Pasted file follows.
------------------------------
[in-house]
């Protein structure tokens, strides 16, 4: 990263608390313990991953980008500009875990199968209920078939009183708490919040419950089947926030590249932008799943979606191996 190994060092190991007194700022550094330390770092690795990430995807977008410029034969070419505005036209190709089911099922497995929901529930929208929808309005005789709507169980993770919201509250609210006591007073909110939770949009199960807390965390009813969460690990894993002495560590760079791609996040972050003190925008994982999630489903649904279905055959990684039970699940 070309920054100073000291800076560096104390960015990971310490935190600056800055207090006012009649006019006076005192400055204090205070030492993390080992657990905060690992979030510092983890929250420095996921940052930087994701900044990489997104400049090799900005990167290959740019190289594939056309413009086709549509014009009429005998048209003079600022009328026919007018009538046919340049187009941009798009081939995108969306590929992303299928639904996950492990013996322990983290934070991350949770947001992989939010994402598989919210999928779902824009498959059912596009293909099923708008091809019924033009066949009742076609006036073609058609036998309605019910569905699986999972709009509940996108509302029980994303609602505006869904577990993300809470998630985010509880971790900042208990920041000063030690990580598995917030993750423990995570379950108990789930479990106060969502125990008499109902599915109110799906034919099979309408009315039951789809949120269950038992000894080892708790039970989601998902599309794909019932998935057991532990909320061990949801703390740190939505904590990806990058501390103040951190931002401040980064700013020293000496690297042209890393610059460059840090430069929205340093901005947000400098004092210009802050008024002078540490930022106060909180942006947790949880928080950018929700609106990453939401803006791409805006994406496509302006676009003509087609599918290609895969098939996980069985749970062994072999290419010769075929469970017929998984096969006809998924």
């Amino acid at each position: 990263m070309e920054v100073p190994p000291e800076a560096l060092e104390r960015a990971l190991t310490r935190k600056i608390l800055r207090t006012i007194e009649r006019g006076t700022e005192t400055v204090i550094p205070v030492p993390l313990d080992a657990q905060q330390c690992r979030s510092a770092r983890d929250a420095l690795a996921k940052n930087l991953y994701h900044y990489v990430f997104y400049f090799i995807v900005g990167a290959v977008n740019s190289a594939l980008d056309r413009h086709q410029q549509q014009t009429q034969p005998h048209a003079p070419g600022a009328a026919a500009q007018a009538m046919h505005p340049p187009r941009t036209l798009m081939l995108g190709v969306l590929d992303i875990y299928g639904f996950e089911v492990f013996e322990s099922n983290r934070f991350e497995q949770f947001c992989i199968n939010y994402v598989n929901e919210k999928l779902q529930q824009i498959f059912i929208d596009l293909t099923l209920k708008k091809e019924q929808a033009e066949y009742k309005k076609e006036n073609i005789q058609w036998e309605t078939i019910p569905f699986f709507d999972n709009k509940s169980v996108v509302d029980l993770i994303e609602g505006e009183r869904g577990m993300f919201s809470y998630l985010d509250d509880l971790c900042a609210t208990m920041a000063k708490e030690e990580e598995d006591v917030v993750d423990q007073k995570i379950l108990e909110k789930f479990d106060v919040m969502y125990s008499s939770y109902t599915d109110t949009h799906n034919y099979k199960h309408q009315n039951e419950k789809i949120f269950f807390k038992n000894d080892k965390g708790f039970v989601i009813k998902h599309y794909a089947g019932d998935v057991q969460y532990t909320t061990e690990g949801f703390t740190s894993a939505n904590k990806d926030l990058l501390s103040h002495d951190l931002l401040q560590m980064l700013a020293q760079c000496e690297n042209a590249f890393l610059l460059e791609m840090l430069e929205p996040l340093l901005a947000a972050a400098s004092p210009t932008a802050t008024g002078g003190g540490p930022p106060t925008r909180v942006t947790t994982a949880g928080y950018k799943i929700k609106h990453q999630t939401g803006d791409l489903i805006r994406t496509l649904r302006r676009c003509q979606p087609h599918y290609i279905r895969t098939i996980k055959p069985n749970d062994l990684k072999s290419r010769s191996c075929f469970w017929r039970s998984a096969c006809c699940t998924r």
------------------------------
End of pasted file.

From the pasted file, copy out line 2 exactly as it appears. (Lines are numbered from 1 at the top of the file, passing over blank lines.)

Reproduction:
């Protein structure tokens, strides 16, 4: 990263608390313990991953980008500009875990199968209920078939009183708490919040419950089947926030590249932008799943979606191996 190994060092190991007194700022550094330390770092690795990430995807977008410029034969070419505005036209190709089911099922497995929901529930929208929808309005005789709507169980993770919201509250609210006591007073909110939770949009199960807390965390009813969460690990894993002495560590760079791609996040972050003190925008994982999630489903649904279905055959990684039970699940 070309920054100073000291800076560096104390960015990971310490935190600056800055207090006012009649006019006076005192400055204090205070030492993390080992657990905060690992979030510092983890929250420095996921940052930087994701900044990489997104400049090799900005990167290959740019190289594939056309413009086709549509014009009429005998048209003079600022009328026919007018009538046919340049187009941009798009081939995108969306590929992303299928639904996950492990013996322990983290934070991350949770947001992989939010994402598989919210999928779902824009498959059912596009293909099923708008091809019924033009066949009742076609006036073609058609036998309605019910569905699986999972709009509940996108509302029980994303609602505006869904577990993300809470998630985010509880971790900042208990920041000063030690990580598995917030993750423990995570379950108990789930479990106060969502125990008499109902599915109110799906034919099979309408009315039951789809949120269950038992000894080892708790039970989601998902599309794909019932998935057991532990909320061990949801703390740190939505904590990806990058501390103040951190931002401040980064700013020293000496690297042209890393610059460059840090430069929205340093901005947000400098004092210009802050008024002078540490930022106060909180942006947790949880928080950018929700609106990453939401803006791409805006994406496509302006676009003509087609599918290609895969098939996980069985749970062994072999290419010769075929469970017929998984096969006809998924």